- Dec 6, 2009
- Reaction score
Don's simply criticize, refute.I'm not convinced you recognize any truths. I suspect you will any activist as credible if the rhetoric aligns with your biases and hatreds.The truth will set you free.Appeal to authority is a logical fallacy. It's not an argument and just takes up bandwidth.Susan M. AkramRE: Israel's Lies
⁜→ P F Tinmore, et al,
BLUF: Professor Susan M. Akram is a product of Georgetown. I inherently did trust those groomed two blocks away from the State Department. They tend to adopt the concepts held by their mentors and seldom are a source of any original thought.
(COMMENT)I have posted this before. You must have missed it.
No, I did not miss it. I've even attended her lectures. But I am of the opinion that International Law mutates in both interpretation and application.
Much of what she has said here has not yet been ruled upon. It is opinion that is spread around... And when you look for the original source, it is often the same → even though it is repeated many times by different people. One professor teaches a concept to many students, interests, fellowships, and practitioners → and they in turn go out and repeat the one view. That is still only one source; just repeated many times over.
And like some others, especially some who wrote Amici Curiae and the accepted Supplementals → under the extension → have expressed similar opinions. It will be interesting to see what opinion the court holds.
Clinical Professor of Law
BA with honors, University of Michigan Ann Arbor
JD, Georgetown University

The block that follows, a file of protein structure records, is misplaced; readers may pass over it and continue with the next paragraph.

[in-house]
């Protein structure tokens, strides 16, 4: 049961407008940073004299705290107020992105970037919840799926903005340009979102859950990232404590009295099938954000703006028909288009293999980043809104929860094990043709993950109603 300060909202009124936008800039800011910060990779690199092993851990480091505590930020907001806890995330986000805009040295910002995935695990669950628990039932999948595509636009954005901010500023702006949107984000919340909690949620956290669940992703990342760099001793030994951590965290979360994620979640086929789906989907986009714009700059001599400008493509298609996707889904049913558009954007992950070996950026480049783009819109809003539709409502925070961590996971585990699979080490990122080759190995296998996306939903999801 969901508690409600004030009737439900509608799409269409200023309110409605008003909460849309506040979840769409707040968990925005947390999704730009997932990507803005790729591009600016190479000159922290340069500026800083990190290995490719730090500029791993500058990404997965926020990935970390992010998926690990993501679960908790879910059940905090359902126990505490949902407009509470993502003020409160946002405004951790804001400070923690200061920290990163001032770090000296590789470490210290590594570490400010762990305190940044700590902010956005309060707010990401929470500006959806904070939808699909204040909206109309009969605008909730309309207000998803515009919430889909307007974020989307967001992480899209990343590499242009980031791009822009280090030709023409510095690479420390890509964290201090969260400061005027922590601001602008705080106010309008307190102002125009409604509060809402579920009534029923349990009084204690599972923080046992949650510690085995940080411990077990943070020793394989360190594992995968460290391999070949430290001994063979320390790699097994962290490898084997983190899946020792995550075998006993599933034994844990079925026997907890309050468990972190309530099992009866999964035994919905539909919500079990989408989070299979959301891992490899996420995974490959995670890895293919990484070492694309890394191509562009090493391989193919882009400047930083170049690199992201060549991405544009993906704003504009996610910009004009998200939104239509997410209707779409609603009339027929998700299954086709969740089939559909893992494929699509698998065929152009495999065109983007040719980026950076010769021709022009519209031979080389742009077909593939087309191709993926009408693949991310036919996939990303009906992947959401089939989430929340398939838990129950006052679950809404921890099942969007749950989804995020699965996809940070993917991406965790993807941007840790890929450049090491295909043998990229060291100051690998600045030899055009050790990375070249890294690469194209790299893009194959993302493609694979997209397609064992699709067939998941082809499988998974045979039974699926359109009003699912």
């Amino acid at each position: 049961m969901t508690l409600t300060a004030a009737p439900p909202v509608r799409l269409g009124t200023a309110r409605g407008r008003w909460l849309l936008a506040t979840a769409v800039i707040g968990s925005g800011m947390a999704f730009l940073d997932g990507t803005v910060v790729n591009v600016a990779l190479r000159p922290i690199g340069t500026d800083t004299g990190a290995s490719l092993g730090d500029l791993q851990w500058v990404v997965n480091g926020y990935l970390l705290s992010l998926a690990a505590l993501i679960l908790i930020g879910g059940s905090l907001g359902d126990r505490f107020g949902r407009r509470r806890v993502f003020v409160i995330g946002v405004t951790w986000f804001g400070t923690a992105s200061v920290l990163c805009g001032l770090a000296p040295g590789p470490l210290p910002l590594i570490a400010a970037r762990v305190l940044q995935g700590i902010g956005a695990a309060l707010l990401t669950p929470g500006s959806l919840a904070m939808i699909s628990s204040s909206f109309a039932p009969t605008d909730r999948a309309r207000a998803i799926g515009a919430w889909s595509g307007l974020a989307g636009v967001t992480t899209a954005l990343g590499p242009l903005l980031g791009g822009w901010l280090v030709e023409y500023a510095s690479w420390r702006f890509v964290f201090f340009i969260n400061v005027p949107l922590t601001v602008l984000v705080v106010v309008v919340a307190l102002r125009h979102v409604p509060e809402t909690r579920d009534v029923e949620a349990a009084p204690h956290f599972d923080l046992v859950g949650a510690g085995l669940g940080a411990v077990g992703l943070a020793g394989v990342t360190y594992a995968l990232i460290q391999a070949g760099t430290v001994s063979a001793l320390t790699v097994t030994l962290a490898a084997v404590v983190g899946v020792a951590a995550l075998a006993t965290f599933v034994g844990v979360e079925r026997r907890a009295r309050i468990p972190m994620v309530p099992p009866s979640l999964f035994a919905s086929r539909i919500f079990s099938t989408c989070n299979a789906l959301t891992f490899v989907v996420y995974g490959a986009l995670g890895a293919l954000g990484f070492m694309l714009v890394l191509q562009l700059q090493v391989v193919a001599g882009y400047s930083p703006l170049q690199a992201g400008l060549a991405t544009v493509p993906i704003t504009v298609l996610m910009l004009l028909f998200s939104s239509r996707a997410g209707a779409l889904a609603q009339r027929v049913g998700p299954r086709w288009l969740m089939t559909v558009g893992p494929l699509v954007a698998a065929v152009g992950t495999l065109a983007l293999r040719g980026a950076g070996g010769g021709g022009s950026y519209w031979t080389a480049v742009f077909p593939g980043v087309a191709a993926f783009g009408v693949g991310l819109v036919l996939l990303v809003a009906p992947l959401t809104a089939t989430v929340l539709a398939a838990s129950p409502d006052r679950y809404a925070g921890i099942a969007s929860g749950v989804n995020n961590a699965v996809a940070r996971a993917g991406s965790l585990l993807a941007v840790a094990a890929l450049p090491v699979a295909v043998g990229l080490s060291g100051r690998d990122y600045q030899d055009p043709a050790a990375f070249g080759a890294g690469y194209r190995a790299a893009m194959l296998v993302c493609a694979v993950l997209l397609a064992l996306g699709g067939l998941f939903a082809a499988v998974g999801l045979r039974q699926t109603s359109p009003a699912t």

Diplome in International Human Rights,
Institut International des Droits de l’Homme, Strasbourg (France)
Masters of Studies, International Human Rights Law, University of Oxford
Areas of Interest
Immigration Law & Policy, International & Comparative Law
Professor Susan Akram directs BU Law’s International Human Rights Clinic, in which she supervises students engaged in international advocacy in domestic, international, regional, and UN fora. Her research and publications focus on immigration, asylum, refugee, forced migration, and human and civil rights issues, with an interest in the Middle East, the Arab, and Muslim world.
Akram’s distinguished research was recognized with a Fulbright Senior Scholar Teaching and Research Award for the 1999–2000 academic year. She has lectured on Palestinian refugees to general audiences around the world as well as to committees of the United Nations (including the High Commission for Refugees and the Relief and Works Agency for Palestine Refugees), the European Union, and representatives of European and Canadian government ministries and parliaments. Since September 11, 2001, she has presented widely on the USA Patriot Act and immigration-related laws and policies as well as on her work challenging standard interpretations of women’s asylum claims from the Arab/Muslim world.
With her clinic students as well as in collaboration with other legal organizations, Akram has worked on resettlement and refugee claims of Guantanamo detainees, and has been co-counsel on a number of high profile cases, including the 20+-year litigation of a case of first impression on the interpretation of one of the exclusion bars to asylum, In Re A-H-. She has taught at the American University in Cairo, Egypt and at Al-Quds and Birzeit Universities in Palestine. She regularly teaches in the summer institute on forced migration at the Refugee Studies Centre at Oxford University, and in various venues in the Middle East on refugee law.
Read Full Bio
It is interesting to note that in my limited studies, I have drawn similar conclusions. It is nice to know that there is an agreement with someone of this stature.
So, what do you have that says different?
Dr. Akram is a credible source.